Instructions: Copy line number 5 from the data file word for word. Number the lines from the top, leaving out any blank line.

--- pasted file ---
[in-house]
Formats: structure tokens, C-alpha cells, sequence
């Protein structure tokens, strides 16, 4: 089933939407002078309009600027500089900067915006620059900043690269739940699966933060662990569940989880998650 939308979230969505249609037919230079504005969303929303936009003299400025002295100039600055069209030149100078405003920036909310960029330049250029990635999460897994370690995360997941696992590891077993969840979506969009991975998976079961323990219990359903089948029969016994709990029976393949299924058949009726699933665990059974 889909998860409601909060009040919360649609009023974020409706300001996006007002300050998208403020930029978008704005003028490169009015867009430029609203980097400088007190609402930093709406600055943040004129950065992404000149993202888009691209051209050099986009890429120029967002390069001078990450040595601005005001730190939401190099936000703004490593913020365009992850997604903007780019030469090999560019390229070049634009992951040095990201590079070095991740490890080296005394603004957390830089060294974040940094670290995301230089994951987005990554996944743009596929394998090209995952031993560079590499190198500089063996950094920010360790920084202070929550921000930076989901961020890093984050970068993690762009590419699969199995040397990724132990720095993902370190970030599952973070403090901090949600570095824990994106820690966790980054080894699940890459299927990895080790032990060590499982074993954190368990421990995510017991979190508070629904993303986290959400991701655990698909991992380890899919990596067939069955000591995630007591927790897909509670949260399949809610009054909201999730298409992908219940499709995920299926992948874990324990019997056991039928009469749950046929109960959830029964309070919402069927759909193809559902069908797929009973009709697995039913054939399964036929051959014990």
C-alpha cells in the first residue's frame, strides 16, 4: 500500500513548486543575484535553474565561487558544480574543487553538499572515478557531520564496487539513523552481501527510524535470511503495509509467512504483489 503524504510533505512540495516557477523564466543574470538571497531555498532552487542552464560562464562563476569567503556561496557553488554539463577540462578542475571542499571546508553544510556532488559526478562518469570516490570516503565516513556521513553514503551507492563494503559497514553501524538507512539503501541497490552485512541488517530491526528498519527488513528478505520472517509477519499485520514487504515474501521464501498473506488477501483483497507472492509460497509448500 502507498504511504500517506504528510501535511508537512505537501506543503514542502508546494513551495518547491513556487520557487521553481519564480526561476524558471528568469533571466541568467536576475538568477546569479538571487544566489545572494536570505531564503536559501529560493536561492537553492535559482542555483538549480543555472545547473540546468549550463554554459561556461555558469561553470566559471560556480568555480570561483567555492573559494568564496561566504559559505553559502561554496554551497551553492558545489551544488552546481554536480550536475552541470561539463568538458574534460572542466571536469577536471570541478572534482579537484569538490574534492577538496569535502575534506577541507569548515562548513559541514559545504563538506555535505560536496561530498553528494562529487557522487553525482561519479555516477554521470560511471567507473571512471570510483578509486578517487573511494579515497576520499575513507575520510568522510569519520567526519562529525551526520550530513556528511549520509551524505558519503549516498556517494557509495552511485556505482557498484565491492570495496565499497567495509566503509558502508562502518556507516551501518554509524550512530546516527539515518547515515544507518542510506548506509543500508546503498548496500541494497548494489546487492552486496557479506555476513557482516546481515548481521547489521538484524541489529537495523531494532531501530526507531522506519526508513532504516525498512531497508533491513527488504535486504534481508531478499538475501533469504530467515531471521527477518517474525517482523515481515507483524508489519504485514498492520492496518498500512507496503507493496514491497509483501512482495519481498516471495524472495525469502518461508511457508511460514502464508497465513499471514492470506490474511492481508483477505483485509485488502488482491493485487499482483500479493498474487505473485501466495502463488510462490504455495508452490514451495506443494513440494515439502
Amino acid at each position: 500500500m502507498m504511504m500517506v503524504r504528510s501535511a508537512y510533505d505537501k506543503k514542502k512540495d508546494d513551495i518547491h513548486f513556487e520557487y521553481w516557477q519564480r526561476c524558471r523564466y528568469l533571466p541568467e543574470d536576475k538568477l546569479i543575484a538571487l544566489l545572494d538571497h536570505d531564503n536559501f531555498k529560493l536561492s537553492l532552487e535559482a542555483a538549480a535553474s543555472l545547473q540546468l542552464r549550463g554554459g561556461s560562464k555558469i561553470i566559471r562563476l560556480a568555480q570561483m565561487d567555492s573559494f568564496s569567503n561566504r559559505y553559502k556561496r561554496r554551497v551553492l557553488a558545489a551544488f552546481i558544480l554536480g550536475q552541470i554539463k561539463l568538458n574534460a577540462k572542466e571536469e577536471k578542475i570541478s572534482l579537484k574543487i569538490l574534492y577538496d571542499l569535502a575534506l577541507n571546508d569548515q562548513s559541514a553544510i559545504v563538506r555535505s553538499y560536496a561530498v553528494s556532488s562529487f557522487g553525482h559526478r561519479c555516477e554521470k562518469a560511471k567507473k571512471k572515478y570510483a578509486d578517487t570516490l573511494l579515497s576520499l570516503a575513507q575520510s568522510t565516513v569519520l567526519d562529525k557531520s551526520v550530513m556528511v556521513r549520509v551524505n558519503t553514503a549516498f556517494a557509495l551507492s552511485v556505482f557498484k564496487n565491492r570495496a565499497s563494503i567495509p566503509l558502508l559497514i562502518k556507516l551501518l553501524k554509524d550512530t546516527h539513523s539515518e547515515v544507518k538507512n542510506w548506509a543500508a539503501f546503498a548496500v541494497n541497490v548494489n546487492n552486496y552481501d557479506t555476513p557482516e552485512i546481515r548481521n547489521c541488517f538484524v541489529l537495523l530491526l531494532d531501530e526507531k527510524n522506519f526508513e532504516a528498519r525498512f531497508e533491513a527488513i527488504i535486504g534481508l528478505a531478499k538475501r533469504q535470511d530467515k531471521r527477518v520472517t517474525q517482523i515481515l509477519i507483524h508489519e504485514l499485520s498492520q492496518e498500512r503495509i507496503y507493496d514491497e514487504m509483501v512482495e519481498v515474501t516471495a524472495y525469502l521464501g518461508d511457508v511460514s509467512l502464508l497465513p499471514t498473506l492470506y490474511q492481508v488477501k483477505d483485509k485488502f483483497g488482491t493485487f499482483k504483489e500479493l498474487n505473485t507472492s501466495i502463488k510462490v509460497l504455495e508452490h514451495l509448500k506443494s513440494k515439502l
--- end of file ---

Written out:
Amino acid at each position: 500500500m502507498m504511504m500517506v503524504r504528510s501535511a508537512y510533505d505537501k506543503k514542502k512540495d508546494d513551495i518547491h513548486f513556487e520557487y521553481w516557477q519564480r526561476c524558471r523564466y528568469l533571466p541568467e543574470d536576475k538568477l546569479i543575484a538571487l544566489l545572494d538571497h536570505d531564503n536559501f531555498k529560493l536561492s537553492l532552487e535559482a542555483a538549480a535553474s543555472l545547473q540546468l542552464r549550463g554554459g561556461s560562464k555558469i561553470i566559471r562563476l560556480a568555480q570561483m565561487d567555492s573559494f568564496s569567503n561566504r559559505y553559502k556561496r561554496r554551497v551553492l557553488a558545489a551544488f552546481i558544480l554536480g550536475q552541470i554539463k561539463l568538458n574534460a577540462k572542466e571536469e577536471k578542475i570541478s572534482l579537484k574543487i569538490l574534492y577538496d571542499l569535502a575534506l577541507n571546508d569548515q562548513s559541514a553544510i559545504v563538506r555535505s553538499y560536496a561530498v553528494s556532488s562529487f557522487g553525482h559526478r561519479c555516477e554521470k562518469a560511471k567507473k571512471k572515478y570510483a578509486d578517487t570516490l573511494l579515497s576520499l570516503a575513507q575520510s568522510t565516513v569519520l567526519d562529525k557531520s551526520v550530513m556528511v556521513r549520509v551524505n558519503t553514503a549516498f556517494a557509495l551507492s552511485v556505482f557498484k564496487n565491492r570495496a565499497s563494503i567495509p566503509l558502508l559497514i562502518k556507516l551501518l553501524k554509524d550512530t546516527h539513523s539515518e547515515v544507518k538507512n542510506w548506509a543500508a539503501f546503498a548496500v541494497n541497490v548494489n546487492n552486496y552481501d557479506t555476513p557482516e552485512i546481515r548481521n547489521c541488517f538484524v541489529l537495523l530491526l531494532d531501530e526507531k527510524n522506519f526508513e532504516a528498519r525498512f531497508e533491513a527488513i527488504i535486504g534481508l528478505a531478499k538475501r533469504q535470511d530467515k531471521r527477518v520472517t517474525q517482523i515481515l509477519i507483524h508489519e504485514l499485520s498492520q492496518e498500512r503495509i507496503y507493496d514491497e514487504m509483501v512482495e519481498v515474501t516471495a524472495y525469502l521464501g518461508d511457508v511460514s509467512l502464508l497465513p499471514t498473506l492470506y490474511q492481508v488477501k483477505d483485509k485488502f483483497g488482491t493485487f499482483k504483489e500479493l498474487n505473485t507472492s501466495i502463488k510462490v509460497l504455495e508452490h514451495l509448500k506443494s513440494k515439502l